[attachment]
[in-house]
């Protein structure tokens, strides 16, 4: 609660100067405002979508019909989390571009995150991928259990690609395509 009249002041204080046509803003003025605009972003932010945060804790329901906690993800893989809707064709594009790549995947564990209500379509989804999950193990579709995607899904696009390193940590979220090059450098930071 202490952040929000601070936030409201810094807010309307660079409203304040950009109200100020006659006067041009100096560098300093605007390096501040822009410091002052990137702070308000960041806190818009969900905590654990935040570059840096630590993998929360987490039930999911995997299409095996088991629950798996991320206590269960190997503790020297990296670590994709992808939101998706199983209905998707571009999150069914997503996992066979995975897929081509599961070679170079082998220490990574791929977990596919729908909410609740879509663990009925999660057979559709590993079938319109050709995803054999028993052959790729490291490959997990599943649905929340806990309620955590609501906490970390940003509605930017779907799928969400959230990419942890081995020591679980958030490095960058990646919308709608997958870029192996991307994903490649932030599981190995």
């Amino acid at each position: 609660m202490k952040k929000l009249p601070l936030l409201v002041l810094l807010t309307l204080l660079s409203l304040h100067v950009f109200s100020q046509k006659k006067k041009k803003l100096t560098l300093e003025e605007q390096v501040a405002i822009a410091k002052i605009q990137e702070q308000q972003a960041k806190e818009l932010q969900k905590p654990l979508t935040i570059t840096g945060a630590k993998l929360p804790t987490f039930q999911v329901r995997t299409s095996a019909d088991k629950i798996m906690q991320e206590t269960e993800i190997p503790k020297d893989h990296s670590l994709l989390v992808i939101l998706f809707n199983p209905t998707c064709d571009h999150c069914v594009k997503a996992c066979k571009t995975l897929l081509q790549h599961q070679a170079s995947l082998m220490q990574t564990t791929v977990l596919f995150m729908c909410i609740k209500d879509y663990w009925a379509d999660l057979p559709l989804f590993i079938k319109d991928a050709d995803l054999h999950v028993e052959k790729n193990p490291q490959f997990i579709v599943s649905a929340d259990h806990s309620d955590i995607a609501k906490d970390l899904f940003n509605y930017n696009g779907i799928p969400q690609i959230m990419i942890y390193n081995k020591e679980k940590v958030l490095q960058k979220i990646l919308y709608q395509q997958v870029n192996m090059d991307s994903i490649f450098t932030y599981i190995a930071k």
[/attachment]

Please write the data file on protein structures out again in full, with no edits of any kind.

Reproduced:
[in-house]
């Protein structure tokens, strides 16, 4: 609660100067405002979508019909989390571009995150991928259990690609395509 009249002041204080046509803003003025605009972003932010945060804790329901906690993800893989809707064709594009790549995947564990209500379509989804999950193990579709995607899904696009390193940590979220090059450098930071 202490952040929000601070936030409201810094807010309307660079409203304040950009109200100020006659006067041009100096560098300093605007390096501040822009410091002052990137702070308000960041806190818009969900905590654990935040570059840096630590993998929360987490039930999911995997299409095996088991629950798996991320206590269960190997503790020297990296670590994709992808939101998706199983209905998707571009999150069914997503996992066979995975897929081509599961070679170079082998220490990574791929977990596919729908909410609740879509663990009925999660057979559709590993079938319109050709995803054999028993052959790729490291490959997990599943649905929340806990309620955590609501906490970390940003509605930017779907799928969400959230990419942890081995020591679980958030490095960058990646919308709608997958870029192996991307994903490649932030599981190995």
């Amino acid at each position: 609660m202490k952040k929000l009249p601070l936030l409201v002041l810094l807010t309307l204080l660079s409203l304040h100067v950009f109200s100020q046509k006659k006067k041009k803003l100096t560098l300093e003025e605007q390096v501040a405002i822009a410091k002052i605009q990137e702070q308000q972003a960041k806190e818009l932010q969900k905590p654990l979508t935040i570059t840096g945060a630590k993998l929360p804790t987490f039930q999911v329901r995997t299409s095996a019909d088991k629950i798996m906690q991320e206590t269960e993800i190997p503790k020297d893989h990296s670590l994709l989390v992808i939101l998706f809707n199983p209905t998707c064709d571009h999150c069914v594009k997503a996992c066979k571009t995975l897929l081509q790549h599961q070679a170079s995947l082998m220490q990574t564990t791929v977990l596919f995150m729908c909410i609740k209500d879509y663990w009925a379509d999660l057979p559709l989804f590993i079938k319109d991928a050709d995803l054999h999950v028993e052959k790729n193990p490291q490959f997990i579709v599943s649905a929340d259990h806990s309620d955590i995607a609501k906490d970390l899904f940003n509605y930017n696009g779907i799928p969400q690609i959230m990419i942890y390193n081995k020591e679980k940590v958030l490095q960058k979220i990646l919308y709608q395509q997958v870029n192996m090059d991307s994903i490649f450098t932030y599981i190995a930071k």